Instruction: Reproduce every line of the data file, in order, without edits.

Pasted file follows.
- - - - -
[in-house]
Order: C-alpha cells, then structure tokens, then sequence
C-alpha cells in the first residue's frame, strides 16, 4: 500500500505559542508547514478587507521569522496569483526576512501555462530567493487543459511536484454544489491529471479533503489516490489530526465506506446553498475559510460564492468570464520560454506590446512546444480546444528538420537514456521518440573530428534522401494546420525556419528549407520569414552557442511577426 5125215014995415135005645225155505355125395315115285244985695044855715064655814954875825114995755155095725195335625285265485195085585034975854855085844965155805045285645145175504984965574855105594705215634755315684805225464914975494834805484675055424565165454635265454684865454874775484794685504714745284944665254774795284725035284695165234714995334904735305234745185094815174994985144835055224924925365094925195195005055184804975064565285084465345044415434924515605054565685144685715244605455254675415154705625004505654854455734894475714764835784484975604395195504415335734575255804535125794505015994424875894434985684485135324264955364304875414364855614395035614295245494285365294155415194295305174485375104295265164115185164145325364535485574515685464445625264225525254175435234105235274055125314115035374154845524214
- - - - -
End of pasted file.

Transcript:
[in-house]
Order: C-alpha cells, then structure tokens, then sequence
C-alpha cells in the first residue's frame, strides 16, 4: 500500500505559542508547514478587507521569522496569483526576512501555462530567493487543459511536484454544489491529471479533503489516490489530526465506506446553498475559510460564492468570464520560454506590446512546444480546444528538420537514456521518440573530428534522401494546420525556419528549407520569414552557442511577426 5125215014995415135005645225155505355125395315115285244985695044855715064655814954875825114995755155095725195335625285265485195085585034975854855085844965155805045285645145175504984965574855105594705215634755315684805225464914975494834805484675055424565165454635265454684865454874775484794685504714745284944665254774795284725035284695165234714995334904735305234745185094815174994985144835055224924925365094925195195005055184804975064565285084465345044415434924515605054565685144685715244605455254675415154705625004505654854455734894475714764835784484975604395195504415335734575255804535125794505015994424875894434985684485135324264955364304875414364855614395035614295245494285365294155415194295305174485375104295265164115185164145325364535485574515685464445625264225525254175435234105235274055125314115035374154845524214